14 June 2021

Exit News: Congratulations to HANNOVER Finanz on the sale of software business Corporate Planning AG to proALPHA

Congratulations to HANNOVER Finanz on the sale of software business Corporate Planning AG to proALPHA, an ERP software provider for medium-sized companies in the German market. 

The exit marks the end of a successful 4-year investment for HANNOVER Finanz who backed the MBI of the enterprise software specialist in 2017.

Throughout the investment period, Corporate Planning AG has gone from strength to strength, improving its internal structures, processes and systems, building its cloud capability, expanding its direct and indirect sales channels, and pursuing a clear inorganic growth strategy. Notably, it acquired Berlin-based reporting specialist Hi Chart in 2020.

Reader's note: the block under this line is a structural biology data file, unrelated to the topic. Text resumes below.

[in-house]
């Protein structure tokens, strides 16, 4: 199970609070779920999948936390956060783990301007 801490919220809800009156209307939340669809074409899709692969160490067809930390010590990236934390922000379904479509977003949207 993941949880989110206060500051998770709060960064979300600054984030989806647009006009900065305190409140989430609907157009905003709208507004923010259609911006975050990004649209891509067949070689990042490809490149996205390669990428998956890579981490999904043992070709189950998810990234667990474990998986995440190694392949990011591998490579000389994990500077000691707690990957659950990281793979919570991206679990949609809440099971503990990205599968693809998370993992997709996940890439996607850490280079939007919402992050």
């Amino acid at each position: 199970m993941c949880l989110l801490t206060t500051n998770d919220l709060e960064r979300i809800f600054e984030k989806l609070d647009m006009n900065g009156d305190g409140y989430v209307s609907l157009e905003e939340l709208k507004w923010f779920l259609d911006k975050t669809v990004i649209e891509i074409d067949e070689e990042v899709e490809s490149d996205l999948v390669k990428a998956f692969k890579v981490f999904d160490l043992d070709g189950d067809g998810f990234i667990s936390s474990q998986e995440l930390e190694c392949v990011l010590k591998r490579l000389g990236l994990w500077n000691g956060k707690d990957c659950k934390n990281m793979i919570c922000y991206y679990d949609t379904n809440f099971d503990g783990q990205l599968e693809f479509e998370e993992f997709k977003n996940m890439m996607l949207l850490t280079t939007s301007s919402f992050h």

Directorbank is pleased to have played a part in this success story by placing Jürgen Brand as Chairman of the Supervisory Board at Corporate Planning at the time of the original investment. Jürgen is a deeply experienced individual having been through a similar journey in his former role at proALPHA. He was instrumental in appointing a strong CEO for the business early on whom he then worked closely with as sparring partner throughout the whole growth journey. 

Founded in Hamburg in 1989, Corporate Planning AG is a leading provider of corporate performance management (CPM) software to mid-cap businesses in the German-speaking markets, with a specific focus on operational planning, integrated financial and success planning products. In addition to its headquarters in Hamburg, the business operates nine other locations in Germany, Switzerland and Austria, as well as having representation in the UK and the Netherlands.

For more information, please contact:

Dorothea Kronenberghs
Executive Director Europe

T: +49 69 719 18 29 0
E. d.kronenberghs@directorbank.com